To The Editor: 

I was diagnosed with Multiple Myeloma in February 2013.  Since that time I have learned a lot about this terrible disease.  I have also learned a lot about my wonderful community of Watertown and all my friends and family.  

Your ongoing support has been amazing.  Last year Watertown declared March, Myeloma Awareness Month. It is a time to raise awareness about this rare blood cancer so that it can be caught in its earliest stage.

 If you or someone you know has Multiple Myeloma I strongly encourage you to visit our support group which meets the second Tuesday of every month at the Herold Leever Cancer Hospital in Waterbury.

 Multiple myeloma is the second most common blood cancer. Yet the majority of patients have never heard of it until they are told they have the disease.

 To help raise awareness, the International Myeloma Foundation (IMF) in 2009 declared March “Myeloma Awareness Month.” Last year, over 60 cities and four states did the same.

 Increasing awareness of this devastating disease can lead to increased funding for research and ultimately save lives.

 Awareness can lead to patients asking whether their doctor has considered myeloma as a possible cause for their symptoms and can lead to earlier diagnosis.

 Myeloma, also called multiple myeloma, is a cancer of cells in the bone marrow that affects the immune system and can damage bone. Myeloma currently affects more than 100,000 people in the United States, with an estimated 20,000 new cases diagnosed each year.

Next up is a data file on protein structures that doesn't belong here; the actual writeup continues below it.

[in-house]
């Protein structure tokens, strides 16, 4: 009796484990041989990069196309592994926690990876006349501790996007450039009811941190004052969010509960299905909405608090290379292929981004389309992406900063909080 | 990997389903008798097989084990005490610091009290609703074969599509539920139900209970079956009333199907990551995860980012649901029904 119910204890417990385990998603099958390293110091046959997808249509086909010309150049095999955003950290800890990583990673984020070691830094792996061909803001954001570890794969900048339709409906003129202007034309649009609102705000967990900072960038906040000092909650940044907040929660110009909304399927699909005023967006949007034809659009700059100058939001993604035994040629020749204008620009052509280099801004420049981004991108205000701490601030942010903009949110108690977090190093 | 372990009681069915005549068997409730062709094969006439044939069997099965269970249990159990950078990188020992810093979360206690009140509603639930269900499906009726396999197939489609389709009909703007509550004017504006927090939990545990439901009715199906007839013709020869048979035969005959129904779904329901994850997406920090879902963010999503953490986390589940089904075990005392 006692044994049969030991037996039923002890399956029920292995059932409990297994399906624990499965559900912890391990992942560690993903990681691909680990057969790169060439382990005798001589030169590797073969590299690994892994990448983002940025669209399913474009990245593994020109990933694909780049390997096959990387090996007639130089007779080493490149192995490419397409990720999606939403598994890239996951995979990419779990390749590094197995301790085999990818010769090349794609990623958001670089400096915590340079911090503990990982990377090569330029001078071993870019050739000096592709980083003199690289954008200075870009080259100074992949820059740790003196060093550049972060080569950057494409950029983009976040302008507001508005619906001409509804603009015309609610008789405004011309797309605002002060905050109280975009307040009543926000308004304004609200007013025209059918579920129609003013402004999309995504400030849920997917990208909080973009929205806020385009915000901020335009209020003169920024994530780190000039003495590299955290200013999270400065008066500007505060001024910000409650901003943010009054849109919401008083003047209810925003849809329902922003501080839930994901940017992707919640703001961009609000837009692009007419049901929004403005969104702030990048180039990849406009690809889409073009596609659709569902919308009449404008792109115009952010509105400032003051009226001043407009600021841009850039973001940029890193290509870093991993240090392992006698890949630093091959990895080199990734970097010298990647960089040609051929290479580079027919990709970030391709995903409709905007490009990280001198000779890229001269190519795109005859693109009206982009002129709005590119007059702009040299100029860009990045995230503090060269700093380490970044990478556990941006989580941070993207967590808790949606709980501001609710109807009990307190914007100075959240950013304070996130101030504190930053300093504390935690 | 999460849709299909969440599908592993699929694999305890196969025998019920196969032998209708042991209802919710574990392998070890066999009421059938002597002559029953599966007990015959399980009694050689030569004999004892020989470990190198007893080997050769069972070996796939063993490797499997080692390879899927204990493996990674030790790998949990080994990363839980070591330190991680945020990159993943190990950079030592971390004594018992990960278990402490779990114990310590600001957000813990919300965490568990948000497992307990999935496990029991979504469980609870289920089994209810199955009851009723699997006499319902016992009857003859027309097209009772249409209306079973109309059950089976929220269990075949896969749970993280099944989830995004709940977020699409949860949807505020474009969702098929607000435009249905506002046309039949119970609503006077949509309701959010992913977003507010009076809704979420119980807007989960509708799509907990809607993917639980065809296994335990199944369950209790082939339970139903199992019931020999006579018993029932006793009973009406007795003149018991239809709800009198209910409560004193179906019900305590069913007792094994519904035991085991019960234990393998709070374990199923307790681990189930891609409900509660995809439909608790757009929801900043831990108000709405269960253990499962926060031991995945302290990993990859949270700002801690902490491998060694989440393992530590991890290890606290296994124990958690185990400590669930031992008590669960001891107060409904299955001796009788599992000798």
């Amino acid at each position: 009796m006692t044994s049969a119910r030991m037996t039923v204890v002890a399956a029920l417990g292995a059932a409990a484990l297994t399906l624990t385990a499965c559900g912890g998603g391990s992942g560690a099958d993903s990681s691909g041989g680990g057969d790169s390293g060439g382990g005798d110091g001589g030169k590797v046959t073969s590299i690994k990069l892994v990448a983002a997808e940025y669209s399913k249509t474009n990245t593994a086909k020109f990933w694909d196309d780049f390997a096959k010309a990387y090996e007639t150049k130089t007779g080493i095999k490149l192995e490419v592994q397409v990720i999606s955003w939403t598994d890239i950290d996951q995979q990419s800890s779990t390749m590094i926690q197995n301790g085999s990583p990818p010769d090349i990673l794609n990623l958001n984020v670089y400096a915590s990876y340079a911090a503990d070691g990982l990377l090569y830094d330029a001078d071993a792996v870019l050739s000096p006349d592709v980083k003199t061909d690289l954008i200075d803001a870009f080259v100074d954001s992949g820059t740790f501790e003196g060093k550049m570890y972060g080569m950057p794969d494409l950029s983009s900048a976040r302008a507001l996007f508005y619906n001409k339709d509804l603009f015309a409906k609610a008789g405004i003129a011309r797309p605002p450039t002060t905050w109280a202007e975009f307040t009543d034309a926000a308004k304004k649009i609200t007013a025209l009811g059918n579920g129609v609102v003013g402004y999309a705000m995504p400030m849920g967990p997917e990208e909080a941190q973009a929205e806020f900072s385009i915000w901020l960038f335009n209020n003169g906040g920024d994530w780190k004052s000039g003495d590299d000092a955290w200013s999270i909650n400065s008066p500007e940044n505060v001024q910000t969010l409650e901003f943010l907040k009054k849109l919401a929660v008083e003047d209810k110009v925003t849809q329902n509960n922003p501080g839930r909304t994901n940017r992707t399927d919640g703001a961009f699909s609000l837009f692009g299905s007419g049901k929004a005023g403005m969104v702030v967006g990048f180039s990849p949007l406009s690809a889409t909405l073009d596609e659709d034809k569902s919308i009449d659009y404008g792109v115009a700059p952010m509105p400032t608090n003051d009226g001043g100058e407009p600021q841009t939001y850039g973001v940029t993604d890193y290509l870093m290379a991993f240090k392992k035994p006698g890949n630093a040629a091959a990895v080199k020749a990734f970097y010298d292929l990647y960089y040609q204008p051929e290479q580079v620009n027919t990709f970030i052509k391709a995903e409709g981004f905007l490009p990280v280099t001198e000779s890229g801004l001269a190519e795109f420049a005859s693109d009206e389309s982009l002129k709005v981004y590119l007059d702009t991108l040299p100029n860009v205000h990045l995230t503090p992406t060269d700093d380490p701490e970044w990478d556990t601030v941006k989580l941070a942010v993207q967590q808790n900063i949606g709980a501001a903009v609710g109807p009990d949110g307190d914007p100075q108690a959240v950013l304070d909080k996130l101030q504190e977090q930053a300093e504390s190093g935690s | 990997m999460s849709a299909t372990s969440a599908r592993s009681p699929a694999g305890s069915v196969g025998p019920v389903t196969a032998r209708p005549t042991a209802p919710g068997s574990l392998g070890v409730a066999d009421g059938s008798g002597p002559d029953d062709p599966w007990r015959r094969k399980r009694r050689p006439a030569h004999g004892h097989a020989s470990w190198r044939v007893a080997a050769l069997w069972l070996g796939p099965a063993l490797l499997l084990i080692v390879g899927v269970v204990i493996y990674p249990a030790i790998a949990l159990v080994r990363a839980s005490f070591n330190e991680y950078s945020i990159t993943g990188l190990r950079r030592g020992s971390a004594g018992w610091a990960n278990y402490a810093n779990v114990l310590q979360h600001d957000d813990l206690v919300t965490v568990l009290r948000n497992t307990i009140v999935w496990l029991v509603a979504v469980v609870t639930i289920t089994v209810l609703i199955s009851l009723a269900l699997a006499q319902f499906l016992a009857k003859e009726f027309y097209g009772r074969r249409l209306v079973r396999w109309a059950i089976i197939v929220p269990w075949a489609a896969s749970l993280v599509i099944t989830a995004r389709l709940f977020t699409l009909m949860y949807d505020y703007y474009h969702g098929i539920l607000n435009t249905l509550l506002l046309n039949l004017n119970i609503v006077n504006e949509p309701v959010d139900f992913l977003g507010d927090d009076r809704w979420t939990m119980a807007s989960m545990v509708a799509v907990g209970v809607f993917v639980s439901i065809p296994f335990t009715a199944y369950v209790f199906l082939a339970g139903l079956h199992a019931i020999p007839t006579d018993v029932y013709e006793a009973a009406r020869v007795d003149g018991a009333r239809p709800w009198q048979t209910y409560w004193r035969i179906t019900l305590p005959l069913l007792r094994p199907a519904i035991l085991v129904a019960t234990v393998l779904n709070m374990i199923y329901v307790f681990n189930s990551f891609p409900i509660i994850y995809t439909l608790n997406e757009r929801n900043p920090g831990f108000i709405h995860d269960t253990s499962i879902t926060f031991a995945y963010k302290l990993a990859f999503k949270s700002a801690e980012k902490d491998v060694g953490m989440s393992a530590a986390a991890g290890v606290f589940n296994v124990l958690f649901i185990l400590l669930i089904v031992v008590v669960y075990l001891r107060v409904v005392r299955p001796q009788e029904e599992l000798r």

Myeloma is increasing in numbers and is becoming more common in younger patients, with possible links to environmental toxins. Recently, myeloma was added to the list of cancers covered in people exposed to the aftermath of the 9/11 terror attacks.

 Celebrating its 23rd anniversary, the International Myeloma Foundation reaches more than 215,000 members in 120 countries worldwide. A 501 (c) 3 non-profit organization dedicated to improving the quality of life of myeloma patients and their families, the IMF focuses on four key areas: research, education, support, and advocacy.

 For more information, the IMF can be reached at 800-452-CURE (2873). The global website is

 Tim Gavallas, Lieutenant, Watertown Police Department 

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